Adults in England without an A-level or equivalent qualification will be offered a fully-funded college course, Boris Johnson has announced.
Funding for courses offering “skills valued by employers” will be made available from next April.
In a speech, the prime minister said the government cannot “save every job” amid the Covid-19 pandemic, but wants to help people find new work.
Labour said the plans would not reverse the impact of “a decade of cuts”.
The announcement comes amid fears that unemployment is set to grow, as the economy slumps in the wake of the pandemic.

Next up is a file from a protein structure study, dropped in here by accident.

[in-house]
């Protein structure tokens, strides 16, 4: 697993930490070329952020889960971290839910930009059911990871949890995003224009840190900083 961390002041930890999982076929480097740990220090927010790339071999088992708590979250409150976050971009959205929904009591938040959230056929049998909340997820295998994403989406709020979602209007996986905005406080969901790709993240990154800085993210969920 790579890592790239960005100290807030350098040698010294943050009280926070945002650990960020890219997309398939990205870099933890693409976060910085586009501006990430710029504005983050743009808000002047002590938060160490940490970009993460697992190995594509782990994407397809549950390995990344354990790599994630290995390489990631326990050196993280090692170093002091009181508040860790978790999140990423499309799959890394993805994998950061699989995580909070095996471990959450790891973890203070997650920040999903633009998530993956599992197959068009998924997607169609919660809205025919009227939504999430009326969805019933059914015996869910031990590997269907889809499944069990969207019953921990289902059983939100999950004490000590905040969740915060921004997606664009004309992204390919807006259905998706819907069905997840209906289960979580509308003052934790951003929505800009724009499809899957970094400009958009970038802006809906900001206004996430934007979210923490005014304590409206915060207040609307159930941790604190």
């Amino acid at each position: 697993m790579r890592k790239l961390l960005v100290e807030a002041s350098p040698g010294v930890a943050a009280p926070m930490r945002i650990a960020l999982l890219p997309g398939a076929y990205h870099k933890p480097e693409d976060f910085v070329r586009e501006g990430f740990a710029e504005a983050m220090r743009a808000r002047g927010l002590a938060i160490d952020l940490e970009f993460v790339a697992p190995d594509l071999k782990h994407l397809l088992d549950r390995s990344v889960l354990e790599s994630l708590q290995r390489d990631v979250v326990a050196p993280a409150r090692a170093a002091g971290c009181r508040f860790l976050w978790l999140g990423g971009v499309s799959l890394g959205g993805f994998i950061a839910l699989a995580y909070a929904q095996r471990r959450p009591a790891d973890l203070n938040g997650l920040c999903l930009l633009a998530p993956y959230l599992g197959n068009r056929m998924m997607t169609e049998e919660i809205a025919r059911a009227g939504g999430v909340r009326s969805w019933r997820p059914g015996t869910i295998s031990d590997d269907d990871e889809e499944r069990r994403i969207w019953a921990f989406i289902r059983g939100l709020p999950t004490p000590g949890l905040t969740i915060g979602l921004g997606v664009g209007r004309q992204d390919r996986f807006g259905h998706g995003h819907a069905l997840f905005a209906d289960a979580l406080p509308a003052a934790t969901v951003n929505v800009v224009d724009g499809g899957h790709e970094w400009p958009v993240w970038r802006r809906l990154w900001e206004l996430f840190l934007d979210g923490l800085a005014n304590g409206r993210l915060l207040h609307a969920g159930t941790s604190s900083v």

The Office for Budget Responsibility has said the unemployment rate could peak at between 9.7% to 13.2% in the next few years. The most recent rate – for May to July – is 4.1%.
In his speech, Boris Johnson said the pandemic had made shortcomings in the education and training system “painfully apparent”.
He said the changes would allow the country to “not just come through this crisis, but come back stronger”.
The offer of courses to adults without an A-level will be paid for from England’s National Skills Fund, which the Conservatives pledged to boost by £2.5bn during last year’s general election.
A full list of available courses will be announced next month.